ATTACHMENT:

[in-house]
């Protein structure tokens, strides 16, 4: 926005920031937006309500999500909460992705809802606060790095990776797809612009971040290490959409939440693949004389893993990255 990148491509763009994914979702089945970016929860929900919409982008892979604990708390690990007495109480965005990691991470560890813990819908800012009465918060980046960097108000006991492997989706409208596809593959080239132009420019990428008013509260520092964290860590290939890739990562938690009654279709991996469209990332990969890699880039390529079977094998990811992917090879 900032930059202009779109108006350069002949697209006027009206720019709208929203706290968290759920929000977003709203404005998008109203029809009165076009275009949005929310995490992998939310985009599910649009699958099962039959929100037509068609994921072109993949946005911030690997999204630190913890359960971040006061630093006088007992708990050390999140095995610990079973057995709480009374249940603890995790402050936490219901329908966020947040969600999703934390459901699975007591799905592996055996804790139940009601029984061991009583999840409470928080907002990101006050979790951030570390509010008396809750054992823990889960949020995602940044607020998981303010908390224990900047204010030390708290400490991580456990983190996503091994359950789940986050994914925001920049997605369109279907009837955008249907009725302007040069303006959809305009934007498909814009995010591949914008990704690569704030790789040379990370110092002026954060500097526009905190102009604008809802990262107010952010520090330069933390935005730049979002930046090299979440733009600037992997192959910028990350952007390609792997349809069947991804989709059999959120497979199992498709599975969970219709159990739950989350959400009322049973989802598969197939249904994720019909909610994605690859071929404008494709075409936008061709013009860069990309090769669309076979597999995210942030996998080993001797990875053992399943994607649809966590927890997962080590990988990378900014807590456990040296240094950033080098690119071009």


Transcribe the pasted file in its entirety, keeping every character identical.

[in-house]
């Protein structure tokens, strides 16, 4: 926005920031937006309500999500909460992705809802606060790095990776797809612009971040290490959409939440693949004389893993990255 990148491509763009994914979702089945970016929860929900919409982008892979604990708390690990007495109480965005990691991470560890813990819908800012009465918060980046960097108000006991492997989706409208596809593959080239132009420019990428008013509260520092964290860590290939890739990562938690009654279709991996469209990332990969890699880039390529079977094998990811992917090879 900032930059202009779109108006350069002949697209006027009206720019709208929203706290968290759920929000977003709203404005998008109203029809009165076009275009949005929310995490992998939310985009599910649009699958099962039959929100037509068609994921072109993949946005911030690997999204630190913890359960971040006061630093006088007992708990050390999140095995610990079973057995709480009374249940603890995790402050936490219901329908966020947040969600999703934390459901699975007591799905592996055996804790139940009601029984061991009583999840409470928080907002990101006050979790951030570390509010008396809750054992823990889960949020995602940044607020998981303010908390224990900047204010030390708290400490991580456990983190996503091994359950789940986050994914925001920049997605369109279907009837955008249907009725302007040069303006959809305009934007498909814009995010591949914008990704690569704030790789040379990370110092002026954060500097526009905190102009604008809802990262107010952010520090330069933390935005730049979002930046090299979440733009600037992997192959910028990350952007390609792997349809069947991804989709059999959120497979199992498709599975969970219709159990739950989350959400009322049973989802598969197939249904994720019909909610994605690859071929404008494709075409936008061709013009860069990309090769669309076979597999995210942030996998080993001797990875053992399943994607649809966590927890997962080590990988990378900014807590456990040296240094950033080098690119071009």